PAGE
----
We’re in week four, and hopefully your schedule is developing a somewhat predictable rhythm. Last week, I wrote about how important it is for us to find a healthy sense of work-life balance. In many ways the post was a reminder to myself that being the perfect professor is an unattainable goal and that doing more isn’t always the answer. If our conversations at the Friday Forum were any indication, we’re all in agreement. So, I’m counting on a network of mutual support.
The Week Four Speed-Bump
This week, my students are beginning to slump under the weight of their first exams, not enough sleep, and the perennial wave of strep throat that ushers in autumn. I dedicated a few minutes in class to remind them to get more sleep and take care of themselves. One of the best things about Alma College is that we work closely enough with our students to notice these trends. And students interact closely enough with us that maybe they’ll even heed our advice.
That Alma Connection
The predictable slump of the fourth week is off-set by the pleasure of that sea of (currently masked) faces begin to reflect increasing individualism. We all know that students aren’t “brains-on-sticks.” I hope they know that I don’t think of them that way. Using preferred names and pronouns to creating examples, scenarios, and problem sets in which they can see themselves, are ways we can demonstrate that we see them as individuals. We can also look for ways to help them connect their own experiences and interests with our discipline.
Passion: Nature or Nurture?
I’ve never taught a class in which every student enrolled was passionate about the topic. Come to think of it, I haven’t been passionate about every class I’ve ever taken either. Regardless of my enthusiasm going in, the best classes I’ve every taken were taught by someone who made space at the table for me and allowed me to imagine myself sitting there.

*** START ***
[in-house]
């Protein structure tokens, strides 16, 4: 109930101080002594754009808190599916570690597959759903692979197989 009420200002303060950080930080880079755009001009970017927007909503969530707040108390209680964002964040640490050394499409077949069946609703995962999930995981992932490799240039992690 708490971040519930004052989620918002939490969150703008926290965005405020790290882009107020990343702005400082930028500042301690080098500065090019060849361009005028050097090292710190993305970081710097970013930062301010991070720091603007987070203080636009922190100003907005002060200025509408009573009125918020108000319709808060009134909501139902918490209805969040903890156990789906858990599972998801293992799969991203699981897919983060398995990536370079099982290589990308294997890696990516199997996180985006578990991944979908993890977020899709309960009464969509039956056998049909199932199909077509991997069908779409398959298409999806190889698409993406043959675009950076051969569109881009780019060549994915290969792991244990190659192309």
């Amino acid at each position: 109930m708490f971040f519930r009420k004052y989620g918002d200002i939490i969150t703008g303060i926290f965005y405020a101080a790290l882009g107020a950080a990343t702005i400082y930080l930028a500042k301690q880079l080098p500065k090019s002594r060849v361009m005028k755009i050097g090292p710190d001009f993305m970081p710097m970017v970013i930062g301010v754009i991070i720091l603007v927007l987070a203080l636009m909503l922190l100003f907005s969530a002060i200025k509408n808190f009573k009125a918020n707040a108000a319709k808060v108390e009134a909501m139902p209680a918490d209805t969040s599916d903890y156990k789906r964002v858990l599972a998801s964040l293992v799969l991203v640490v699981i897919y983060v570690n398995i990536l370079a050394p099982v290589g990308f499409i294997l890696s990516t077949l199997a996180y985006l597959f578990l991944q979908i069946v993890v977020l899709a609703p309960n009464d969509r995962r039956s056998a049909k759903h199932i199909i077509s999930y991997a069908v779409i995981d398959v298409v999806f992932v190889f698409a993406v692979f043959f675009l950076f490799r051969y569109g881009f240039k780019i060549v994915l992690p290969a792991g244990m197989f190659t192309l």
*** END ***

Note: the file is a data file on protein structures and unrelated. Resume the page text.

A Training Opportunity
Earlier this week, you received an invitation to attend a virtual training session lead by Dr. Jon Humiston (They/Them) who will walk faculty members through ways to support Trans* and Nonbinary students. Dr. Humiston has been engaged in supporting LGBTQ+ students for multiple decades and is a wealth of knowledge on making our classrooms and andragogy increasingly supportive of trans* and nonbinary students. Dr. Humiston has graciously agreed to record the training, so if you can’t attend Wednesday, September 22 4:30-5:30, we can get you the link. Many thanks to Kevin Carmody, Civil Rights and Title IX Coordinator for connecting Dr. Humiston with many constituencies on campus setting up this opportunity for faculty.
This Week’s Friday Forum
Please join us at 3:30 this Friday, again under the big, white tent on the Heritage Center lawn. Drs. Maya Dora-Lasky (English) and Brian Hancock (Education) will co-host an interactive presentation on Teaching as Relational and Embodied Work. I look forward to seeing you and engaging in rich discussions. As always, snacks and beverages will be provided by the Andison Center for Teaching Excellence. Come when you can and leave when you must.